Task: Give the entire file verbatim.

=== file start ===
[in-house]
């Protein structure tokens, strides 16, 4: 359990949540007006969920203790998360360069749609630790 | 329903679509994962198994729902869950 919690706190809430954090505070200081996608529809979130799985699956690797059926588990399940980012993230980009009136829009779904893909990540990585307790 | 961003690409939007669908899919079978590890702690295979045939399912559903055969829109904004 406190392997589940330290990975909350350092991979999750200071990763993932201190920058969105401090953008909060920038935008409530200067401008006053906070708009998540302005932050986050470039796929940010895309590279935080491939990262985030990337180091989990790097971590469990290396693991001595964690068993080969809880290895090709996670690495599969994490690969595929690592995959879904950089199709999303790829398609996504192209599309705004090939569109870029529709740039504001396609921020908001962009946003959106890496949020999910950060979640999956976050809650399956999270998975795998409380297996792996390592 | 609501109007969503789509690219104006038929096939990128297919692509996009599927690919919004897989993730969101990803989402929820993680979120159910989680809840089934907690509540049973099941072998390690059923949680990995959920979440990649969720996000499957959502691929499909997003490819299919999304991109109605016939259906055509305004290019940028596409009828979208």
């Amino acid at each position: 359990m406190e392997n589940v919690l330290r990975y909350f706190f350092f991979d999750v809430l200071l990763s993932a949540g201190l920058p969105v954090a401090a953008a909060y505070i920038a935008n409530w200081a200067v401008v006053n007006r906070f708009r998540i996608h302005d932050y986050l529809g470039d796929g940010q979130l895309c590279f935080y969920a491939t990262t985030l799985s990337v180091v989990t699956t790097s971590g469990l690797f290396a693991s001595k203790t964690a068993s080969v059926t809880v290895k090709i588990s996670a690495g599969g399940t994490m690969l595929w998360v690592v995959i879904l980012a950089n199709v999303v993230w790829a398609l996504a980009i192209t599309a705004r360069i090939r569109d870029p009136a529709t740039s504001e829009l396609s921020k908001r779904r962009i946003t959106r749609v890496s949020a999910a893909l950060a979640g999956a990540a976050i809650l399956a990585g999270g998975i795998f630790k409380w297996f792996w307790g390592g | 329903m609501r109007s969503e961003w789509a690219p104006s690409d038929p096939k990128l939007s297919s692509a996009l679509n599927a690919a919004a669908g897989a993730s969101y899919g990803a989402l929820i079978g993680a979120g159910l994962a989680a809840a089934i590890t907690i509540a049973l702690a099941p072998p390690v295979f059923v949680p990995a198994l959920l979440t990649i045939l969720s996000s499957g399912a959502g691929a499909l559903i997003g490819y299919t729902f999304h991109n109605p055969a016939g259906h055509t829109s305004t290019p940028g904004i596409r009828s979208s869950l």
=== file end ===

[in-house]
């Protein structure tokens, strides 16, 4: 359990949540007006969920203790998360360069749609630790 | 329903679509994962198994729902869950 919690706190809430954090505070200081996608529809979130799985699956690797059926588990399940980012993230980009009136829009779904893909990540990585307790 | 961003690409939007669908899919079978590890702690295979045939399912559903055969829109904004 406190392997589940330290990975909350350092991979999750200071990763993932201190920058969105401090953008909060920038935008409530200067401008006053906070708009998540302005932050986050470039796929940010895309590279935080491939990262985030990337180091989990790097971590469990290396693991001595964690068993080969809880290895090709996670690495599969994490690969595929690592995959879904950089199709999303790829398609996504192209599309705004090939569109870029529709740039504001396609921020908001962009946003959106890496949020999910950060979640999956976050809650399956999270998975795998409380297996792996390592 | 609501109007969503789509690219104006038929096939990128297919692509996009599927690919919004897989993730969101990803989402929820993680979120159910989680809840089934907690509540049973099941072998390690059923949680990995959920979440990649969720996000499957959502691929499909997003490819299919999304991109109605016939259906055509305004290019940028596409009828979208």
């Amino acid at each position: 359990m406190e392997n589940v919690l330290r990975y909350f706190f350092f991979d999750v809430l200071l990763s993932a949540g201190l920058p969105v954090a401090a953008a909060y505070i920038a935008n409530w200081a200067v401008v006053n007006r906070f708009r998540i996608h302005d932050y986050l529809g470039d796929g940010q979130l895309c590279f935080y969920a491939t990262t985030l799985s990337v180091v989990t699956t790097s971590g469990l690797f290396a693991s001595k203790t964690a068993s080969v059926t809880v290895k090709i588990s996670a690495g599969g399940t994490m690969l595929w998360v690592v995959i879904l980012a950089n199709v999303v993230w790829a398609l996504a980009i192209t599309a705004r360069i090939r569109d870029p009136a529709t740039s504001e829009l396609s921020k908001r779904r962009i946003t959106r749609v890496s949020a999910a893909l950060a979640g999956a990540a976050i809650l399956a990585g999270g998975i795998f630790k409380w297996f792996w307790g390592g | 329903m609501r109007s969503e961003w789509a690219p104006s690409d038929p096939k990128l939007s297919s692509a996009l679509n599927a690919a919004a669908g897989a993730s969101y899919g990803a989402l929820i079978g993680a979120g159910l994962a989680a809840a089934i590890t907690i509540a049973l702690a099941p072998p390690v295979f059923v949680p990995a198994l959920l979440t990649i045939l969720s996000s499957g399912a959502g691929a499909l559903i997003g490819y299919t729902f999304h991109n109605p055969a016939g259906h055509t829109s305004t290019p940028g904004i596409r009828s979208s869950l």